Jack London.

The mutiny of the Elsinore online

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Transcribed from the 1915 Mills and Boon edition by David Price, email
[email protected]; proofed by Rab Hughes.




_Published 1915_

_Copyright in the United States of America by_ JACK LONDON


From the first the voyage was going wrong. Routed out of my hotel on a
bitter March morning, I had crossed Baltimore and reached the pier-end
precisely on time. At nine o'clock the tug was to have taken me down the
bay and put me on board the _Elsinore_, and with growing irritation I sat
frozen inside my taxicab and waited. On the seat, outside, the driver
and Wada sat hunched in a temperature perhaps half a degree colder than
mine. And there was no tug.

Possum, the fox-terrier puppy Galbraith had so inconsiderately foisted
upon me, whimpered and shivered on my lap inside my greatcoat and under
the fur robe. But he would not settle down. Continually he whimpered
and clawed and struggled to get out. And, once out and bitten by the
cold, with equal insistence he whimpered and clawed to get back.

His unceasing plaint and movement was anything but sedative to my jangled
nerves. In the first place I was uninterested in the brute. He meant
nothing to me. I did not know him. Time and again, as I drearily
waited, I was on the verge of giving him to the driver. Once, when two
little girls - evidently the wharfinger's daughters - went by, my hand
reached out to the door to open it so that I might call to them and
present them with the puling little wretch.

A farewell surprise package from Galbraith, he had arrived at the hotel
the night before, by express from New York. It was Galbraith's way. Yet
he might so easily have been decently like other folk and sent fruit . . .
or flowers, even. But no; his affectionate inspiration had to take the
form of a yelping, yapping two months' old puppy. And with the advent of
the terrier the trouble had begun. The hotel clerk judged me a criminal
before the act I had not even had time to meditate. And then Wada, on
his own initiative and out of his own foolish stupidity, had attempted to
smuggle the puppy into his room and been caught by a house detective.
Promptly Wada had forgotten all his English and lapsed into hysterical
Japanese, and the house detective remembered only his Irish; while the
hotel clerk had given me to understand in no uncertain terms that it was
only what he had expected of me.

Damn the dog, anyway! And damn Galbraith too! And as I froze on in the
cab on that bleak pier-end, I damned myself as well, and the mad freak
that had started me voyaging on a sailing-ship around the Horn.

By ten o'clock a nondescript youth arrived on foot, carrying a suit-case,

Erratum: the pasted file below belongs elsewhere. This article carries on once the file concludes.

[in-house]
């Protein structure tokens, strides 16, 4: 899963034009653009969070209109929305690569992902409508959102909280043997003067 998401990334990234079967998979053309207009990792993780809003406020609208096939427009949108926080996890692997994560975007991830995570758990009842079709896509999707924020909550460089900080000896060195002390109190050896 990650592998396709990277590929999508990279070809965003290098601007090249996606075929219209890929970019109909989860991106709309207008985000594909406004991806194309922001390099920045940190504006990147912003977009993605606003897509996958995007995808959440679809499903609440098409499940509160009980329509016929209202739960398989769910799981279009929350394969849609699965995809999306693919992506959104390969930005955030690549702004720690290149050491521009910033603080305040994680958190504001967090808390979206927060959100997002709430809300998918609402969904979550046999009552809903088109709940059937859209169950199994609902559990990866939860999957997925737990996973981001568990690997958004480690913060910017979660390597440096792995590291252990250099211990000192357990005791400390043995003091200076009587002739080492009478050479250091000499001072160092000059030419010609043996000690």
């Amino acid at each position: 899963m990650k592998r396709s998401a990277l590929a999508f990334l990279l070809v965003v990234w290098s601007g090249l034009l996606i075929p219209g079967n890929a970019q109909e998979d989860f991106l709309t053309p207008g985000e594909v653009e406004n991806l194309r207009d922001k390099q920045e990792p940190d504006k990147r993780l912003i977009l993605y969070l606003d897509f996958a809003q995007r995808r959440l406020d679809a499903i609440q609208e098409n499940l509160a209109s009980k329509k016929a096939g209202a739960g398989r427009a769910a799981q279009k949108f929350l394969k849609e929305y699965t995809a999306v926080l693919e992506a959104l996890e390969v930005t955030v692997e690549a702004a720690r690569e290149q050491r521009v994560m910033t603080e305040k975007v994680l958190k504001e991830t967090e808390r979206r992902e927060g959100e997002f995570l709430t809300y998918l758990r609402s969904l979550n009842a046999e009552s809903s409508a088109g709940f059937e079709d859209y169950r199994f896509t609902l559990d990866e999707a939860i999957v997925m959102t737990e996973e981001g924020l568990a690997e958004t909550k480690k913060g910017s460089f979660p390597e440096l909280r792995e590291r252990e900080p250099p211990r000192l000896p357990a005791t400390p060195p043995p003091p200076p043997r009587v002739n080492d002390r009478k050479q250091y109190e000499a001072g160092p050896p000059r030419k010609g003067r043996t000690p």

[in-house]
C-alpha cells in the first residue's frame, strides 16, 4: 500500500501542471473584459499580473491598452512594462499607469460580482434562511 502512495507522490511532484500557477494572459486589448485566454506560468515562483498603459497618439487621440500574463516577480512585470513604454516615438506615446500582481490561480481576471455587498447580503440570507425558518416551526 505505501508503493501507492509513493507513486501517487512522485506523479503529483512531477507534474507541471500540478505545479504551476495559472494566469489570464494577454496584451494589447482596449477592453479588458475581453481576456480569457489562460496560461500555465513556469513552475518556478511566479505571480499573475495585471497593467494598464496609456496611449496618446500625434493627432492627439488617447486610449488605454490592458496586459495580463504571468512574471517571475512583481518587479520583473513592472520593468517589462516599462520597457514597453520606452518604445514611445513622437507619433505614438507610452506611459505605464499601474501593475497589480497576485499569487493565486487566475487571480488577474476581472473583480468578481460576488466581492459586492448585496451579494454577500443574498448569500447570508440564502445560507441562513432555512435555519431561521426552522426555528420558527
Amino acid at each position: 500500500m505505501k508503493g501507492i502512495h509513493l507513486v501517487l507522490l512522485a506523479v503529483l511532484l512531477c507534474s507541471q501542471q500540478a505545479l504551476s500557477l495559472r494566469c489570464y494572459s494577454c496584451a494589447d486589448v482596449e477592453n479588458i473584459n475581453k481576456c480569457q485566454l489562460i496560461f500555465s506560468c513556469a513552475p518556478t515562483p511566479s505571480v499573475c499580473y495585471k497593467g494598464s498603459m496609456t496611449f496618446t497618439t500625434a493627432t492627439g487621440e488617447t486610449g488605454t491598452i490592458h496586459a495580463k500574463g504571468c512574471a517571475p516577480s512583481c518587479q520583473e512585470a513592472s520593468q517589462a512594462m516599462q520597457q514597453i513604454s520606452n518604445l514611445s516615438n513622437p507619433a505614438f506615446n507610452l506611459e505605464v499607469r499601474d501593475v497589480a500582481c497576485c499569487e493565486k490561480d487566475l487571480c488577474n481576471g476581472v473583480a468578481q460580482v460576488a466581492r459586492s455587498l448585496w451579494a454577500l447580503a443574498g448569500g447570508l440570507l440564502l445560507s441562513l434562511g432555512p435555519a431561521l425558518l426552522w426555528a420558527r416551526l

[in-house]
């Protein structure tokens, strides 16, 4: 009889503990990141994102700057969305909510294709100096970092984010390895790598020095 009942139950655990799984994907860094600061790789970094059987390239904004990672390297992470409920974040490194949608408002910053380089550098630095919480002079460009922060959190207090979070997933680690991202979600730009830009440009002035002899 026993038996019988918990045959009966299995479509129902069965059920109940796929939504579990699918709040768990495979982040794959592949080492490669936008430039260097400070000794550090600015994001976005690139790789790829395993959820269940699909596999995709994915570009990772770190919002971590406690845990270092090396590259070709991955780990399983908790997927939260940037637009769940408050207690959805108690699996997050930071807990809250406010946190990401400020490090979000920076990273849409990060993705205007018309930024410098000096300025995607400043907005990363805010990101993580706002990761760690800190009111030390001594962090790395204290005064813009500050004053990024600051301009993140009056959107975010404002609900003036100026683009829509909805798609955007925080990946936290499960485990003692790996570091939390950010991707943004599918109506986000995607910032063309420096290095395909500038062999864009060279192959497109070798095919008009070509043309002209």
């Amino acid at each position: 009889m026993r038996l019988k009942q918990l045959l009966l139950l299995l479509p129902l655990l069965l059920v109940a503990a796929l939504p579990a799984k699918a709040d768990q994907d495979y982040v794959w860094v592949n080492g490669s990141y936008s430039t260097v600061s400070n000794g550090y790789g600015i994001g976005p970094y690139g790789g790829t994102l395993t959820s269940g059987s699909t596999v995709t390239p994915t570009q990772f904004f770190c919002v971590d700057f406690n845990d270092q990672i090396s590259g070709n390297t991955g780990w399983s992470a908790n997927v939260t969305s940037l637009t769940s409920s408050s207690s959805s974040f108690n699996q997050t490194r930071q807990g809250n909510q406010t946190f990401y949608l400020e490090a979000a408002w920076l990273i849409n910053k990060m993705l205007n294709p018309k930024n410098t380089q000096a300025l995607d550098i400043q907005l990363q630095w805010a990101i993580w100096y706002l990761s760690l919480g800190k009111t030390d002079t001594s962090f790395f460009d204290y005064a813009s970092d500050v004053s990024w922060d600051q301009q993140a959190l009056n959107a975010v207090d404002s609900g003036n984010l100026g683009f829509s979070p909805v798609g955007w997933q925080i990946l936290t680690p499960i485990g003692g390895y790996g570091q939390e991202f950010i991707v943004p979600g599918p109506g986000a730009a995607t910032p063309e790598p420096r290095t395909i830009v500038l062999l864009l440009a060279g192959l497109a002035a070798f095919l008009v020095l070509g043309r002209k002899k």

which was turned over to me a few minutes later by the wharfinger. It
belonged to the pilot, he said, and gave instructions to the chauffeur
how to find some other pier from which, at some indeterminate time, I
should be taken aboard the _Elsinore_ by some other tug. This served to
increase my irritation. Why should I not have been informed as well as
the pilot?

An hour later, still in my cab and stationed at the shore end of the new
pier, the pilot arrived. Anything more unlike a pilot I could not have
imagined. Here was no blue-jacketed, weather-beaten son of the sea, but
a soft-spoken gentleman, for all the world the type of successful
business man one meets in all the clubs. He introduced himself
immediately, and I invited him to share my freezing cab with Possum and
the baggage. That some change had been made in the arrangements by
Captain West was all he knew, though he fancied the tug would come along
any time.

And it did, at one in the afternoon, after I had been compelled to wait
and freeze for four mortal hours. During this time I fully made up my
mind that I was not going to like this Captain West. Although I had
never met him, his treatment of me from the outset had been, to say the
least, cavalier. When the _Elsinore_ lay in Erie Basin, just arrived
from California with a cargo of barley, I had crossed over from New York
to inspect what was to be my home for many months. I had been delighted
with the ship and the cabin accommodation. Even the stateroom selected
for me was satisfactory and far more spacious than I had expected. But
when I peeped into the captain's room I was amazed at its comfort. When
I say that it opened directly into a bath-room, and that, among other
things, it was furnished with a big brass bed such as one would never
suspect to find at sea, I have said enough.

Naturally, I had resolved that the bath-room and the big brass bed should
be mine. When I asked the agents to arrange with the captain they seemed
non-committal and uncomfortable. "I don't know in the least what it is
worth," I said. "And I don't care. Whether it costs one hundred and